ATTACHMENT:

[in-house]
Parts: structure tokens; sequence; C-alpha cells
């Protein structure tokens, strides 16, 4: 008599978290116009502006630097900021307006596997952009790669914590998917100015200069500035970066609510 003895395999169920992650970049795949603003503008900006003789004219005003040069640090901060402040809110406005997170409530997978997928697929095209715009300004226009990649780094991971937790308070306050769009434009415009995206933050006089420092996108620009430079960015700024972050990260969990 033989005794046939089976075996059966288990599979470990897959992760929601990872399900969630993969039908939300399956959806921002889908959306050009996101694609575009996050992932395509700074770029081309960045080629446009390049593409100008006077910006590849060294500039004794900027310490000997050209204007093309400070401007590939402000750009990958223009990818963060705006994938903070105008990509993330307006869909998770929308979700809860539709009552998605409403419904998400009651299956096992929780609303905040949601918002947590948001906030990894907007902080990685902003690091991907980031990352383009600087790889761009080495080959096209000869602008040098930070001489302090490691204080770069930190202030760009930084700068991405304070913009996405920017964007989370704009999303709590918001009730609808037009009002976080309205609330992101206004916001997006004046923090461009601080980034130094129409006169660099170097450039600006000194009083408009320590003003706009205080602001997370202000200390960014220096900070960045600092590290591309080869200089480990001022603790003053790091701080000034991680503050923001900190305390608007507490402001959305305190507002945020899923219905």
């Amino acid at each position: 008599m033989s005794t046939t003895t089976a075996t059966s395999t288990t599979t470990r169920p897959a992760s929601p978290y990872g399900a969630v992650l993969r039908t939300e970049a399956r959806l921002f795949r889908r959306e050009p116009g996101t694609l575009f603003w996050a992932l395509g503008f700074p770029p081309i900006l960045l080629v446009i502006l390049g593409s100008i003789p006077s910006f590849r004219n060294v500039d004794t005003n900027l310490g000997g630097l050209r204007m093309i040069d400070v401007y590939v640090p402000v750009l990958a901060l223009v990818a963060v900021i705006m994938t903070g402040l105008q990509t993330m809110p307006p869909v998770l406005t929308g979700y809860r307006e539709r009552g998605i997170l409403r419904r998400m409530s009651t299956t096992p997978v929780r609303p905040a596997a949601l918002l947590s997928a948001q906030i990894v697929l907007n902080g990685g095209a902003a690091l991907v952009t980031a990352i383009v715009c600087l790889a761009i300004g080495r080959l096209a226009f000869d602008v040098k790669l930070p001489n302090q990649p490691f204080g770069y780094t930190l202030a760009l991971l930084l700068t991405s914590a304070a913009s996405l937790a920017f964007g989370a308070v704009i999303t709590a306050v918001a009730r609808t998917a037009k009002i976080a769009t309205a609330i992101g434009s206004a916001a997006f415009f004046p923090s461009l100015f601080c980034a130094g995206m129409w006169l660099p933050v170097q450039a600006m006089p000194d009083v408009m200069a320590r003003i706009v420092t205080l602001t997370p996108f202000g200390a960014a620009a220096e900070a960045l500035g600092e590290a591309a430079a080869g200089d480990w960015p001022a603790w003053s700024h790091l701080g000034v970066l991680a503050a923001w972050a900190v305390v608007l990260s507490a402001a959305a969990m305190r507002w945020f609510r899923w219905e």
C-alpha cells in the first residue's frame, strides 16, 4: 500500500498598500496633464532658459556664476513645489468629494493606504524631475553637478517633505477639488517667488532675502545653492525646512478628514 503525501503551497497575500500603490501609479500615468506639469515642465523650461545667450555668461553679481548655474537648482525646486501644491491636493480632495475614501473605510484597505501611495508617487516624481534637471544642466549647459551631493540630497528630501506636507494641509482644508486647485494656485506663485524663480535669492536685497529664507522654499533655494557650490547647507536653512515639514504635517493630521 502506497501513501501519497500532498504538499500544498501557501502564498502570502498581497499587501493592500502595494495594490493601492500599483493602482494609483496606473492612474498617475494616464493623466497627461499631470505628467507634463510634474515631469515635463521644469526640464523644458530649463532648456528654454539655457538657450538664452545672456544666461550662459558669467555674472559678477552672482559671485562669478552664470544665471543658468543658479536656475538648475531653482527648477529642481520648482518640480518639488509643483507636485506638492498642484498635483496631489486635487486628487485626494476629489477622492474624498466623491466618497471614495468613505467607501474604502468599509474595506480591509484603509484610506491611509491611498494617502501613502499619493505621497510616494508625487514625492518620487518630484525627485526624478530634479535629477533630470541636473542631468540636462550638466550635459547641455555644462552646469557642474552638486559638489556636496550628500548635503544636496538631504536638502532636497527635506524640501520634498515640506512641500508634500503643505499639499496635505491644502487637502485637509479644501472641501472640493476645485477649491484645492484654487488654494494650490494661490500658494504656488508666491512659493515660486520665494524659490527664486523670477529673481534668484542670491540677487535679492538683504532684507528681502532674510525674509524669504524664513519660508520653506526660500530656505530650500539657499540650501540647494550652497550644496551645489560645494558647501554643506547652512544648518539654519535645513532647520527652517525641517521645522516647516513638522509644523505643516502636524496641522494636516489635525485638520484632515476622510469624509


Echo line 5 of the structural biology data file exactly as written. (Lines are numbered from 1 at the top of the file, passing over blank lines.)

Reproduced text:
C-alpha cells in the first residue's frame, strides 16, 4: 500500500498598500496633464532658459556664476513645489468629494493606504524631475553637478517633505477639488517667488532675502545653492525646512478628514 503525501503551497497575500500603490501609479500615468506639469515642465523650461545667450555668461553679481548655474537648482525646486501644491491636493480632495475614501473605510484597505501611495508617487516624481534637471544642466549647459551631493540630497528630501506636507494641509482644508486647485494656485506663485524663480535669492536685497529664507522654499533655494557650490547647507536653512515639514504635517493630521 502506497501513501501519497500532498504538499500544498501557501502564498502570502498581497499587501493592500502595494495594490493601492500599483493602482494609483496606473492612474498617475494616464493623466497627461499631470505628467507634463510634474515631469515635463521644469526640464523644458530649463532648456528654454539655457538657450538664452545672456544666461550662459558669467555674472559678477552672482559671485562669478552664470544665471543658468543658479536656475538648475531653482527648477529642481520648482518640480518639488509643483507636485506638492498642484498635483496631489486635487486628487485626494476629489477622492474624498466623491466618497471614495468613505467607501474604502468599509474595506480591509484603509484610506491611509491611498494617502501613502499619493505621497510616494508625487514625492518620487518630484525627485526624478530634479535629477533630470541636473542631468540636462550638466550635459547641455555644462552646469557642474552638486559638489556636496550628500548635503544636496538631504536638502532636497527635506524640501520634498515640506512641500508634500503643505499639499496635505491644502487637502485637509479644501472641501472640493476645485477649491484645492484654487488654494494650490494661490500658494504656488508666491512659493515660486520665494524659490527664486523670477529673481534668484542670491540677487535679492538683504532684507528681502532674510525674509524669504524664513519660508520653506526660500530656505530650500539657499540650501540647494550652497550644496551645489560645494558647501554643506547652512544648518539654519535645513532647520527652517525641517521645522516647516513638522509644523505643516502636524496641522494636516489635525485638520484632515476622510469624509